Sophie was oblivious. She was looking for more hugs. While we waited for Ray et al, she spotted another Playhouse Disney employee, and ran up for a hug.
This one was not much taller than Sophie. His name was Teo; he’s a little person. (I swear, I’m not making this up. I know, I was just writing about midgets and dwarfs!)
“How old are you?” Teo asked Sophie.
“Five,” she answered. “Are you five, too?”
Teo looked sad. “No, I know I look like I’m five,” he answered. “But I’m not.”
Sophie hugged him again.
It was one of those magical southern California days with bright sun and a cool breeze, and the parade was short but sweet, with all the Pixar characters. Sophie was really excited. We all were.
After the parade, both Heather and Teo came over to see if we’d had fun. They both admitted they’d had really rotten days (“My first bad day at Disneyland in three years!” Heather said. Turned out that other mom and her kid had been nasty to Heather earlier, which is why they were getting preferred seating.) and when I tried to thank them, insisted that Sophie deserved all the thanks.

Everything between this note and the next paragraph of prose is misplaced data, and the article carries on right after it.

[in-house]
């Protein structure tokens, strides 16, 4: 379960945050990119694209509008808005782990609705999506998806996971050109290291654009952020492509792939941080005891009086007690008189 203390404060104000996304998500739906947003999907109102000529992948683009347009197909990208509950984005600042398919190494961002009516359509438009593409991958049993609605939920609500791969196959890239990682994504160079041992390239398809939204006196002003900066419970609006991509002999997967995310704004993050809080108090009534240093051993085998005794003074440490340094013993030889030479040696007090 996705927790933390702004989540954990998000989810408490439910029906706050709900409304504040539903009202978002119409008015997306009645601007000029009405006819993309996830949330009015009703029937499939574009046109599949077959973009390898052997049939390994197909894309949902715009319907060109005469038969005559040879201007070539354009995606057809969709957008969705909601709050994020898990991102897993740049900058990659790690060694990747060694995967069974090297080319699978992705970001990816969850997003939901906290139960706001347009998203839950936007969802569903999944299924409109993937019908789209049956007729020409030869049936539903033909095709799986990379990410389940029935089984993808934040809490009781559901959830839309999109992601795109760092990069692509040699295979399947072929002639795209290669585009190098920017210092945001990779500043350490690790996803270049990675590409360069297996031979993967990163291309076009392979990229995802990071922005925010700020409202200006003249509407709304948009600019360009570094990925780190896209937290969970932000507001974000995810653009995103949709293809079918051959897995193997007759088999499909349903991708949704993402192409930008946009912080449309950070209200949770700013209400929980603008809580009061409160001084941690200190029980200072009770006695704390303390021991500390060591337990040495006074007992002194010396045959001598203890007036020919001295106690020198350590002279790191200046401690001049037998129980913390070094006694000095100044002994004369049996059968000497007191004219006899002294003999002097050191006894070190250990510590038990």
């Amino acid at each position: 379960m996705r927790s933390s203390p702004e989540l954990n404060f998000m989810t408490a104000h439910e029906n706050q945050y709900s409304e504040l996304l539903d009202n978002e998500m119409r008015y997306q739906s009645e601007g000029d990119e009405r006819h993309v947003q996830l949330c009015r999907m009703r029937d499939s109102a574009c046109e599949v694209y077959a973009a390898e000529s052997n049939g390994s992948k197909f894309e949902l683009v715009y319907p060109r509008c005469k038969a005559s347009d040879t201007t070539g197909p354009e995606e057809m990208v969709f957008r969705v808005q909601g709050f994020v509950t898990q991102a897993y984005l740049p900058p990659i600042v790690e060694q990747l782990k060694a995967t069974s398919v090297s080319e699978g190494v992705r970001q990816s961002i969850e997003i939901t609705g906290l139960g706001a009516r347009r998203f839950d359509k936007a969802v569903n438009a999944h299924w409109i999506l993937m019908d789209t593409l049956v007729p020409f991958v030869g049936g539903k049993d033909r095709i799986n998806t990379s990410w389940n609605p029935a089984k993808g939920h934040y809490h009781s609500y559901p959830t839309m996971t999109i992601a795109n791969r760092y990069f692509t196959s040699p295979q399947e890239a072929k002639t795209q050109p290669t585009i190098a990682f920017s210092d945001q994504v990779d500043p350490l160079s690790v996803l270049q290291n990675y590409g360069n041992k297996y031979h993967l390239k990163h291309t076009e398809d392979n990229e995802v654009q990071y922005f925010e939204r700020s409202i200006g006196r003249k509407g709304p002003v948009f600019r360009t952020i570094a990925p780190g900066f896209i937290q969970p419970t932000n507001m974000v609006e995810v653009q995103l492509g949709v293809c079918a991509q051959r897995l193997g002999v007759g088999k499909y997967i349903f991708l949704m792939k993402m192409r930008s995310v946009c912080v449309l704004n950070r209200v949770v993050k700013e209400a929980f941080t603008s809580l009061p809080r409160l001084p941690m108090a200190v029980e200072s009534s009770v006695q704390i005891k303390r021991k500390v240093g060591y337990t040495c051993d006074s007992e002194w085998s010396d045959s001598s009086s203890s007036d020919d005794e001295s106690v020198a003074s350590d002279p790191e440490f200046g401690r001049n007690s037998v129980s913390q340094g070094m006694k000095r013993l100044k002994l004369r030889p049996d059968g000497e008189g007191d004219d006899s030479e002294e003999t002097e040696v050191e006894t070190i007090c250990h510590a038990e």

I felt my bad mood melt away.
We left Heather and Teo (after several more hugs) and headed back to Disneyland for a few more rides, realizing we were all tall enough to ride the cars at Autotopia.
Standing in line, I spotted an older guy with Down syndrome. He was with another man; I don’t think he had DS but maybe some other kind of developmental disability.
I couldn’t stop staring at the guy with DS, and not because I was worried about Sophie’s future. To the contrary. I couldn’t hear what he was saying, but this guy in his cardigan and jeans looked so confident, so content, so wise, standing there chatting with his friend. I had this weird, overpowering sensation that I was staring at the smartest person at Disneyland.
I wanted to talk to him, or at least try to overhear his conversation, even though that’s not typically part of The Game. But it was our turn in line. So instead, we got in our little cars and sped away.